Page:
When does a family business become a family business?

Answers vary but usually include something to the effect of two or more family members owning a majority and having significant strategic influence over the business.

One of the most common seeds of a family business (FB) is sown when the founder of a business decides to include other family members in ownership and leadership, whether now or in the future. While the founder can engage cousins, a spouse or other adult family members in a business venture, I’d like to focus here on the special situation of the founder’s desire to bring their own children into the business.

This idea is often a “warm and fuzzy,” romantic notion for the founder (or founding parent couple). Holding an infant together and imagining that “one day this will all be yours to own and run” can fill parents with pride. Taking young children to the office or warehouse or job site is exciting for parent and child alike.

I’ve previously written about productive ways to communicate and set expectations with young children about the FB and family wealth (“Don’t Miss Out on Early Chances to Engage Kids” and “Raising Children Under Five in the Midst of Affluence”). Here I’d like to concentrate on adult children entering the FB as a serious career possibility. I say “possibility” with great intention because even if the senior generation is convinced this is a great move for the child and business, nobody should assume it will work out this way. This assumption is dangerous because it adds to the blind spots parents often have about their own kids.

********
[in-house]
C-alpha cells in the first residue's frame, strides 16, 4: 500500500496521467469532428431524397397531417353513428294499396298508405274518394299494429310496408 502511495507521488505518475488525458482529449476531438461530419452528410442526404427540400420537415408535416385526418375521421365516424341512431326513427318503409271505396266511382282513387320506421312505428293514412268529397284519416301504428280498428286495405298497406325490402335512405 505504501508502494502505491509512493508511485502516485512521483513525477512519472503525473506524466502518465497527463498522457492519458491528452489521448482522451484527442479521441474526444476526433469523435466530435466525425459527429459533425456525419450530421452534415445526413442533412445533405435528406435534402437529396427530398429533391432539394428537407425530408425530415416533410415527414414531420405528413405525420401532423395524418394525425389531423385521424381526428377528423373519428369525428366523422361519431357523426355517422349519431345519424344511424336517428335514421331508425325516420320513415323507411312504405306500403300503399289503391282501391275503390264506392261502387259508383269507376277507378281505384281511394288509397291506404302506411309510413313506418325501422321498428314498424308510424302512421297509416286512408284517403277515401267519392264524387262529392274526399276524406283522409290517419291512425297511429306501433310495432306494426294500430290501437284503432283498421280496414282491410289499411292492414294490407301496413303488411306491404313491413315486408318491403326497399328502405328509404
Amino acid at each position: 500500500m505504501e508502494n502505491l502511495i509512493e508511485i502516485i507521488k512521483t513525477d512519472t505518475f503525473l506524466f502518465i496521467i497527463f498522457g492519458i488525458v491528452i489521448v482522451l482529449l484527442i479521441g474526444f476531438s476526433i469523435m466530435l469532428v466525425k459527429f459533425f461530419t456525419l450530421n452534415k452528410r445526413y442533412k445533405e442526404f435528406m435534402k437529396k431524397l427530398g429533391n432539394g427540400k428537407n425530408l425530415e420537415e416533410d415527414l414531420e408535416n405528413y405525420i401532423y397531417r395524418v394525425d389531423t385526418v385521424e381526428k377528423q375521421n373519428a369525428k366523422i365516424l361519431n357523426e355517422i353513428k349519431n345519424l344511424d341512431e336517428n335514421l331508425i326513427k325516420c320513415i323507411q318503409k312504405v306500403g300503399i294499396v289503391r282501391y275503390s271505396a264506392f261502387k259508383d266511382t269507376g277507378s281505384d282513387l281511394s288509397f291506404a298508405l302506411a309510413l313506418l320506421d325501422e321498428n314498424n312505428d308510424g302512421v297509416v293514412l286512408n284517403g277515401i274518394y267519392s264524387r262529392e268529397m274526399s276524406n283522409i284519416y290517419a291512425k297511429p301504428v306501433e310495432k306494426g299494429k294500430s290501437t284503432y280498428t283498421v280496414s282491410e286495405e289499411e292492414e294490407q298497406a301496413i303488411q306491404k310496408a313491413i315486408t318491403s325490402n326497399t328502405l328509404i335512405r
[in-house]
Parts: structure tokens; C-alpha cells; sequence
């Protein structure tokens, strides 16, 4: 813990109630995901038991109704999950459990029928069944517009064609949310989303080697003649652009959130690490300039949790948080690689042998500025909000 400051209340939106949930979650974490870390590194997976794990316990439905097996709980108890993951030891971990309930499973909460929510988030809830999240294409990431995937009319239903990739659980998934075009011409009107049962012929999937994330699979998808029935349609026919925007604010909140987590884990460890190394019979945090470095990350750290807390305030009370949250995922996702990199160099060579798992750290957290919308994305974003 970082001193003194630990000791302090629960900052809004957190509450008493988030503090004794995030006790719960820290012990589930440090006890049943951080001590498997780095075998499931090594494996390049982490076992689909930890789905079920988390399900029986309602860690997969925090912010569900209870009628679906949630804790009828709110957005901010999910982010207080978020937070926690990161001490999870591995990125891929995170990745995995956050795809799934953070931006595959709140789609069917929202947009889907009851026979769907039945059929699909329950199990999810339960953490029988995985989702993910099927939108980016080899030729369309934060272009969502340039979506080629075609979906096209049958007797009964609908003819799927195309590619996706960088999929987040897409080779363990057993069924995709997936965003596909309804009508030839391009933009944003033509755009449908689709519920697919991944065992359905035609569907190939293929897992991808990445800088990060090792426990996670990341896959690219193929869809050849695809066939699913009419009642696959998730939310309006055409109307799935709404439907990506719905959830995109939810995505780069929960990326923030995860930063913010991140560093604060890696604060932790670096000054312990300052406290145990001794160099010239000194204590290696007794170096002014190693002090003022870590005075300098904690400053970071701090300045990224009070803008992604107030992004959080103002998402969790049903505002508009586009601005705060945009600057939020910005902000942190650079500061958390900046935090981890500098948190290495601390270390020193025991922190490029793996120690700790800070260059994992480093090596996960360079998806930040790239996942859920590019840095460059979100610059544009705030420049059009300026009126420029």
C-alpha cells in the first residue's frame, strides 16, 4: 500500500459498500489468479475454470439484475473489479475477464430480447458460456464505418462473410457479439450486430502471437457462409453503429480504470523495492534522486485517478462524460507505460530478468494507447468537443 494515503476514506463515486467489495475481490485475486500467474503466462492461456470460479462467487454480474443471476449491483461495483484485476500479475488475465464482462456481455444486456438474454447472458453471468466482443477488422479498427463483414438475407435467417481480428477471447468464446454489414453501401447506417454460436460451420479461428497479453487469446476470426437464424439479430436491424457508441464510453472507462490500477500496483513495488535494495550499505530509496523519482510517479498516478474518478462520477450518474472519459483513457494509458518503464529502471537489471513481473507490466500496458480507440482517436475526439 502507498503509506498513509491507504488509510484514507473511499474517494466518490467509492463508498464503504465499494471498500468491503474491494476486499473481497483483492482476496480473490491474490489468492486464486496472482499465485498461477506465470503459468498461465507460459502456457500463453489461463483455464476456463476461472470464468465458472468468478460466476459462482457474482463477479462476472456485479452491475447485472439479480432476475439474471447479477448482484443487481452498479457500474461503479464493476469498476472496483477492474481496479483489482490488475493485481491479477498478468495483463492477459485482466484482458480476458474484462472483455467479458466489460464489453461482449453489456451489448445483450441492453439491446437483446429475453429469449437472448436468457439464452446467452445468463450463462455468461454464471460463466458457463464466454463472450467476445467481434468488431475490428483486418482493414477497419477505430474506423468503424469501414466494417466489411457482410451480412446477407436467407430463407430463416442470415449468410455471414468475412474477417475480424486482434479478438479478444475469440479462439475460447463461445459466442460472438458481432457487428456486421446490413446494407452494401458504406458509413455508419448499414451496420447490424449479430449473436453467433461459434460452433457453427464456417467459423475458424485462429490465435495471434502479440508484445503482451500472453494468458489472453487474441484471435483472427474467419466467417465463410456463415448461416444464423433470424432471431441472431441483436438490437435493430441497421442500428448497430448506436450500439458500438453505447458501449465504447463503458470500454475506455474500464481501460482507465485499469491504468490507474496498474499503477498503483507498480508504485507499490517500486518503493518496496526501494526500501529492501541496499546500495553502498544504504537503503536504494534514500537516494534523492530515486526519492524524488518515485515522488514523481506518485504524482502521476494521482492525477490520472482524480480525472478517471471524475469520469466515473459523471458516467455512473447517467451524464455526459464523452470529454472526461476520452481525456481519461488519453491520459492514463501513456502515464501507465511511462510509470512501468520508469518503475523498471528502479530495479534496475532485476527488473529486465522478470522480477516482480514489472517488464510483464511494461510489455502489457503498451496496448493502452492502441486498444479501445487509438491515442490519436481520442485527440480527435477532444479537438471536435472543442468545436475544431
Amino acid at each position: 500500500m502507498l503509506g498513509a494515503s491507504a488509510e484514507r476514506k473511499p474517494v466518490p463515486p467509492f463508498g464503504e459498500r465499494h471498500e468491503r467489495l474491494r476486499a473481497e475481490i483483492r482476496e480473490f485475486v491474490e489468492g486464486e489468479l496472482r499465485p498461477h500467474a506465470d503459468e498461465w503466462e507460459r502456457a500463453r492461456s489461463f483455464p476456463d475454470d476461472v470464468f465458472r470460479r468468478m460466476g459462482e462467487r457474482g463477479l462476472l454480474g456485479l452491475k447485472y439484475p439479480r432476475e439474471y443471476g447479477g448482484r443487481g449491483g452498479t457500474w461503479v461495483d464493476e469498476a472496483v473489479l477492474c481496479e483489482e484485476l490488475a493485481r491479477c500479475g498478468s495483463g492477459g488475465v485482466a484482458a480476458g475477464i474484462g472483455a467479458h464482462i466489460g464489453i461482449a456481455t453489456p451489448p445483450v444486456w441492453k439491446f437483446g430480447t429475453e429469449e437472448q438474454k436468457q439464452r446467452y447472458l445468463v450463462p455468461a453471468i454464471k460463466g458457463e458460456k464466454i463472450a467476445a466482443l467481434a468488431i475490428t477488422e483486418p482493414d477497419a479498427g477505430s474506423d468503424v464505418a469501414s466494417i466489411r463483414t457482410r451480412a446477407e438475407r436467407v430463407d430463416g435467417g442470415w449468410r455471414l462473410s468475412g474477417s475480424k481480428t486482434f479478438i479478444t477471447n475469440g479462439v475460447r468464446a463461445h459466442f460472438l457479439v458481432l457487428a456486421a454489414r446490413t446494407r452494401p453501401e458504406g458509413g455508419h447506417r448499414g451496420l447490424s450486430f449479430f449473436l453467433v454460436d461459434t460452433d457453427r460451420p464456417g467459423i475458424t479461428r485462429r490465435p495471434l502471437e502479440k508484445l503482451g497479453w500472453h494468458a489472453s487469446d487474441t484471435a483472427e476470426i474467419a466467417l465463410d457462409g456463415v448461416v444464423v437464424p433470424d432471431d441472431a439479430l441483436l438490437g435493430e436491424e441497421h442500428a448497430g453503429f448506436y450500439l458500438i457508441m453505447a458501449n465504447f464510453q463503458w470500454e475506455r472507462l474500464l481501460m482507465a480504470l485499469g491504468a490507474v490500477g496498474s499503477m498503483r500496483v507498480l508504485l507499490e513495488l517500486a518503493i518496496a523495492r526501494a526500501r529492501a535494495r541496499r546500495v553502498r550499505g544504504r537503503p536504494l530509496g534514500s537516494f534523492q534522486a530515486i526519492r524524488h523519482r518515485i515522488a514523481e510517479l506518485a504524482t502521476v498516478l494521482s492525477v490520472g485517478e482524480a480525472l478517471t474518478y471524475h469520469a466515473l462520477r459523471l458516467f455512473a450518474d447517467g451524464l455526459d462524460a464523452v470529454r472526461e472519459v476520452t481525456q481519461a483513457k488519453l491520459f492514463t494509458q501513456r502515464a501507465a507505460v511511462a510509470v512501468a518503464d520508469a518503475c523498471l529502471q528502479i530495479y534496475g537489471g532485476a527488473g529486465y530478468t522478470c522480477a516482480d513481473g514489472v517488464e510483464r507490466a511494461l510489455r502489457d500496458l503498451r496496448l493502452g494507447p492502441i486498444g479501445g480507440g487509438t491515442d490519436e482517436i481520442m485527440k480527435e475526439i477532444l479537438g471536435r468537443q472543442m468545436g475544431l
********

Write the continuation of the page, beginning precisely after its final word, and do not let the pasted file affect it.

Two crucial elements to the process of a child entering the FB are proving themselves prior to formally entering the FB and engaging in formal development upon entering.


*Proving Themselves Prior to Formally Entering the Family Business

Part-time jobs and summer work before graduating high school are great ways for kids to learn about the FB and see what it is all about. It is important for kids to be held accountable, not be given special treatment, and ideally have non-family supervisors. Those supervisors must be comfortable treating them as any other employee; it must have been made clear that they have real authority over these young family employees.

The rubber truly hits the road when a child is considering entering the FB as a serious career move. I believe that working outside of the FB at one or more companies and getting a promotion is a great requirement. The child gets exposed to business practices that may be very different than the family’s practices and can learn and contribute better when they do enter the FB. Sometimes, the excitement of succeeding on their own, outside of the family enterprise, leads to a decision to continue a career outside – a decision that could have been preempted by jumping into the family business without such experience.

Outside experience and a promotion helps to weed out children who are not serious about hard work, their professional development, being evaluated and performing. And non-family executives and team members at every level tend to have more respect for children entering the business when they have proven themselves outside beforehand.